Show simple item record

dc.contributor.authorZachariah, R
dc.contributor.authorHarries, A D
dc.contributor.authorNkhoma, W
dc.contributor.authorArendt, V
dc.contributor.authorNchingula, D
dc.contributor.authorChantulo, A
dc.contributor.authorChimtulo, F
dc.contributor.authorKirpach, P
dc.date.accessioned2008-01-25T15:50:57Z
dc.date.available2008-01-25T15:50:57Z
dc.date.issued2008-01-25T15:50:57Z
dc.identifier.citationBehavioural characteristics, prevalence of Chlamydia trachomatis and antibiotic susceptibility of Neisseria gonorrhoeae in men with urethral discharge in Thyolo, Malawi., 96 (3):232-5 Trans. R. Soc. Trop. Med. Hyg.en
dc.identifier.issn0035-9203
dc.identifier.pmid12174768
dc.identifier.urihttp://hdl.handle.net/10144/16878
dc.description.abstractA study was carried out in 2000/2001 in a rural district of Malawi among men presenting with urethral discharge, in order to (a) describe their health-seeking and sexual behaviour, (b) determine the prevalence of Neisseria gonorrhoeae and Chlamydia trachomatis, and (c) verify the antibiotic susceptibility of N. gonorrhoeae. A total of 114 patients were entered into the study; 61% reported having taken some form of medication before coming to the sexually transmitted infections clinic. The most frequent alternative source of care was traditional healers. Sixty-eight (60%) patients reported sexual encounters during the symptomatic period, the majority (84%) not using condoms. Using ligase chain reaction on urine, N. gonorrhoeae was detected in 91 (80%) and C. trachomatis in 2 (2%) urine specimens. Forty five of 47 N. gonorrhoeae isolates produced penicillinase, 89% showing multi-antimicrobial resistance. This study emphasizes the need to integrate alternative care providers and particularly traditional healers in control activities, and to encourage their role in promoting safer sexual behaviour. In patients presenting with urethral discharge in our rural setting, C. trachomatis was not found to be a major pathogen. Antimicrobial susceptibility surveillance of N. gonorrhoeae is essential in order to prevent treatment failures and control the spread of resistant strains.
dc.language.isoenen
dc.publisherElsevier
dc.relation.urlhttp://www.sciencedirect.com/science/journal/00359203
dc.rightsArchived on this site with the kind permission of Elsevier Ltd. and the Royal Society of Tropical Medicine and Hygiene, http://www.rstmh.org/transactions.aspen
dc.subject.meshAdolescenten
dc.subject.meshAdulten
dc.subject.meshChlamydia Infectionsen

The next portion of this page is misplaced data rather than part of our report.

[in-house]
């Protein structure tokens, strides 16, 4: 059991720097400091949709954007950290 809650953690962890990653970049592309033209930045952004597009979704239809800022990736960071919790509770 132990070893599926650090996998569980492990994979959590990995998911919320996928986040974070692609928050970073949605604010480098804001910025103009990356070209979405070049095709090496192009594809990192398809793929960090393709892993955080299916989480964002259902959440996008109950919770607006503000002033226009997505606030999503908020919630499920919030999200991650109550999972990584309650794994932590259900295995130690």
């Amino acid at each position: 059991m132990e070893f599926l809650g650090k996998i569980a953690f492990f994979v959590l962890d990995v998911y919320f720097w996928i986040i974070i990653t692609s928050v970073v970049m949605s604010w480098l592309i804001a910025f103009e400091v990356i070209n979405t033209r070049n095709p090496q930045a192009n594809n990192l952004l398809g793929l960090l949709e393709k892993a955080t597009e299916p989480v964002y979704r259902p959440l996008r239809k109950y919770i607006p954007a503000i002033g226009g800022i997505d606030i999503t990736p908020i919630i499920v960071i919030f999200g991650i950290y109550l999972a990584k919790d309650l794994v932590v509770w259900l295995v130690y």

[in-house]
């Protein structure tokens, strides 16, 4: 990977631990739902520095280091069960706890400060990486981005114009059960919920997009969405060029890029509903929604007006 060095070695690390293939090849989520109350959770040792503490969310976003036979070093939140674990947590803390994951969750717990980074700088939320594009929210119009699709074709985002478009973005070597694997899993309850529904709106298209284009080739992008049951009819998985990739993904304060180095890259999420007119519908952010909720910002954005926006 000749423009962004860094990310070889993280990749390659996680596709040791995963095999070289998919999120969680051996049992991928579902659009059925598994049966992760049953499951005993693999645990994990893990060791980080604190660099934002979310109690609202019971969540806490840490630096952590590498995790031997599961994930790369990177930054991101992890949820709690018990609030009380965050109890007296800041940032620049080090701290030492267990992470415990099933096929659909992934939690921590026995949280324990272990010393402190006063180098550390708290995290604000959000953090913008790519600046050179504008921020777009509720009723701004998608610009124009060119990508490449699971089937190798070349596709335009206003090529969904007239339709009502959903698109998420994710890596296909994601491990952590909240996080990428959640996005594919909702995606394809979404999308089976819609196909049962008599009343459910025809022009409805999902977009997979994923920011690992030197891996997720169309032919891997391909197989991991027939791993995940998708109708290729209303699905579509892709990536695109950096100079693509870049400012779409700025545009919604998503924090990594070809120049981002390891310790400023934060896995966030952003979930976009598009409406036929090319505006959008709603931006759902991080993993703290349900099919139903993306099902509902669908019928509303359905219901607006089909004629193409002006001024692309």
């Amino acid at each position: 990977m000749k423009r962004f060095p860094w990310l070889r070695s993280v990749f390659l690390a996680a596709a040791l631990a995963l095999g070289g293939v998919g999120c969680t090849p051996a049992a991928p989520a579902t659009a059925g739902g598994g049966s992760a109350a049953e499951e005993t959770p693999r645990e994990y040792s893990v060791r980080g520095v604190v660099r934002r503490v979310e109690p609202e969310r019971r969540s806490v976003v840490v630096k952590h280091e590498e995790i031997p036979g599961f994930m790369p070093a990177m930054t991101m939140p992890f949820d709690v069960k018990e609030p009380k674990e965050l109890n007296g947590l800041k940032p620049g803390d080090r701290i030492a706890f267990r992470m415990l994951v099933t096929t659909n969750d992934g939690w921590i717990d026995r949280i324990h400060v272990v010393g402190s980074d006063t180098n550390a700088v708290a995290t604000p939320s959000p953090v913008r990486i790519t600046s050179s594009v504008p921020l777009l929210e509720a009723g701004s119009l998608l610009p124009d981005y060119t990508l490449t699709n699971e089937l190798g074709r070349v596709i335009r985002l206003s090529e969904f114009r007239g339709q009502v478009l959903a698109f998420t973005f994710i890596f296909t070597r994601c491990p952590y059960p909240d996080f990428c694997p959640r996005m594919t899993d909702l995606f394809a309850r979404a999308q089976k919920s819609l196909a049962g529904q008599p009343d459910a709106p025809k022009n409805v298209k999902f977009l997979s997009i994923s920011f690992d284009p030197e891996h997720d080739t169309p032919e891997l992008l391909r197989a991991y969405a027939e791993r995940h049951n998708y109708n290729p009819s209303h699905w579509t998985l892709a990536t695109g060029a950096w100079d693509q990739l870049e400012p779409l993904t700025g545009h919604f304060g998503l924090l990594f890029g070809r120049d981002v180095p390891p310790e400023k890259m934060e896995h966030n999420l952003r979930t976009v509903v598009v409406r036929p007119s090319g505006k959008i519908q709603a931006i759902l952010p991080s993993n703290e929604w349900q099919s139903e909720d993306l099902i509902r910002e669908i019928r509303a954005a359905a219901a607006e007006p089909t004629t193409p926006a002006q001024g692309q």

dc.subject.meshChlamydia trachomatisen
dc.subject.meshCondomsen
dc.subject.meshDrug Resistance, Bacterialen
dc.subject.meshGentamicinsen
dc.subject.meshGonorrheaen
dc.subject.meshHumansen
dc.subject.meshMalawien
dc.subject.meshMaleen
dc.subject.meshMiddle Ageden
dc.subject.meshPatient Acceptance of Health Careen
dc.subject.meshPrevalenceen
dc.subject.meshRural Healthen
dc.subject.meshSexual Behavioren
dc.subject.meshTetracycline Resistanceen
dc.subject.meshUrethritisen
dc.titleBehavioural characteristics, prevalence of Chlamydia trachomatis and antibiotic susceptibility of Neisseria gonorrhoeae in men with urethral discharge in Thyolo, Malawi.en
dc.contributor.departmentMédecins sans Frontières-Luxembourg, Thyolo District, Malawi. zachariah@internet.luen
dc.identifier.journalTransactions of the Royal Society of Tropical Medicine and Hygieneen
refterms.dateFOA2019-03-04T08:55:14Z
html.description.abstractA study was carried out in 2000/2001 in a rural district of Malawi among men presenting with urethral discharge, in order to (a) describe their health-seeking and sexual behaviour, (b) determine the prevalence of Neisseria gonorrhoeae and Chlamydia trachomatis, and (c) verify the antibiotic susceptibility of N. gonorrhoeae. A total of 114 patients were entered into the study; 61% reported having taken some form of medication before coming to the sexually transmitted infections clinic. The most frequent alternative source of care was traditional healers. Sixty-eight (60%) patients reported sexual encounters during the symptomatic period, the majority (84%) not using condoms. Using ligase chain reaction on urine, N. gonorrhoeae was detected in 91 (80%) and C. trachomatis in 2 (2%) urine specimens. Forty five of 47 N. gonorrhoeae isolates produced penicillinase, 89% showing multi-antimicrobial resistance. This study emphasizes the need to integrate alternative care providers and particularly traditional healers in control activities, and to encourage their role in promoting safer sexual behaviour. In patients presenting with urethral discharge in our rural setting, C. trachomatis was not found to be a major pathogen. Antimicrobial susceptibility surveillance of N. gonorrhoeae is essential in order to prevent treatment failures and control the spread of resistant strains.


Files in this item

Thumbnail
Name:
trans nkhoma,chantulo, kirpach.pdf
Size:
853.2Kb
Format:
PDF

This item appears in the following Collection(s)

Show simple item record